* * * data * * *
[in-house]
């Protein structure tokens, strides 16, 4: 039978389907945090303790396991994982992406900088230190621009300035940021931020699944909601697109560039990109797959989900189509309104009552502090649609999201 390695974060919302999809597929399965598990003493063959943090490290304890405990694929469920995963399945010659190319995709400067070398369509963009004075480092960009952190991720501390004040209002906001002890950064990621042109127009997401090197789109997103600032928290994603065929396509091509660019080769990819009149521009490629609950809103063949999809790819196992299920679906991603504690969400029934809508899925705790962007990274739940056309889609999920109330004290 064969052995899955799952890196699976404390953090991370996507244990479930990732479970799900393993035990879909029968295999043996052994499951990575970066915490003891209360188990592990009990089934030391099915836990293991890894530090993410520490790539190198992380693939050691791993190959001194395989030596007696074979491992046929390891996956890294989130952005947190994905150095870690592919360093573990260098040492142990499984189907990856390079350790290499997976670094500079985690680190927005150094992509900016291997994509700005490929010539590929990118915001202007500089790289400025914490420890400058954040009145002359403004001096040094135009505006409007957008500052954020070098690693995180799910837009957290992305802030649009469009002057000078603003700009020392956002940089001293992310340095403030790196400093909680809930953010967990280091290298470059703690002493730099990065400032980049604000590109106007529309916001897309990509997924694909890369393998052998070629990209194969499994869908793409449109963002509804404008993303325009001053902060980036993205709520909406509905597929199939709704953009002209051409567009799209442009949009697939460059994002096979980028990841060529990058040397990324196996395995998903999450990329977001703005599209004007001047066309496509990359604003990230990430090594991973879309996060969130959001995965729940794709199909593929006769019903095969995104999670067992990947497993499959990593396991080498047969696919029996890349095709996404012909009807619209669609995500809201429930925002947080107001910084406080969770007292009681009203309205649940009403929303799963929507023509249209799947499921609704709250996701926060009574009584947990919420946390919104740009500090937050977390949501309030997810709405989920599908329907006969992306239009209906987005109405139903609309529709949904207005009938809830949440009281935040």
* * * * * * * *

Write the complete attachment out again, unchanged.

[in-house]
């Protein structure tokens, strides 16, 4: 039978389907945090303790396991994982992406900088230190621009300035940021931020699944909601697109560039990109797959989900189509309104009552502090649609999201 390695974060919302999809597929399965598990003493063959943090490290304890405990694929469920995963399945010659190319995709400067070398369509963009004075480092960009952190991720501390004040209002906001002890950064990621042109127009997401090197789109997103600032928290994603065929396509091509660019080769990819009149521009490629609950809103063949999809790819196992299920679906991603504690969400029934809508899925705790962007990274739940056309889609999920109330004290 064969052995899955799952890196699976404390953090991370996507244990479930990732479970799900393993035990879909029968295999043996052994499951990575970066915490003891209360188990592990009990089934030391099915836990293991890894530090993410520490790539190198992380693939050691791993190959001194395989030596007696074979491992046929390891996956890294989130952005947190994905150095870690592919360093573990260098040492142990499984189907990856390079350790290499997976670094500079985690680190927005150094992509900016291997994509700005490929010539590929990118915001202007500089790289400025914490420890400058954040009145002359403004001096040094135009505006409007957008500052954020070098690693995180799910837009957290992305802030649009469009002057000078603003700009020392956002940089001293992310340095403030790196400093909680809930953010967990280091290298470059703690002493730099990065400032980049604000590109106007529309916001897309990509997924694909890369393998052998070629990209194969499994869908793409449109963002509804404008993303325009001053902060980036993205709520909406509905597929199939709704953009002209051409567009799209442009949009697939460059994002096979980028990841060529990058040397990324196996395995998903999450990329977001703005599209004007001047066309496509990359604003990230990430090594991973879309996060969130959001995965729940794709199909593929006769019903095969995104999670067992990947497993499959990593396991080498047969696919029996890349095709996404012909009807619209669609995500809201429930925002947080107001910084406080969770007292009681009203309205649940009403929303799963929507023509249209799947499921609704709250996701926060009574009584947990919420946390919104740009500090937050977390949501309030997810709405989920599908329907006969992306239009209906987005109405139903609309529709949904207005009938809830949440009281935040």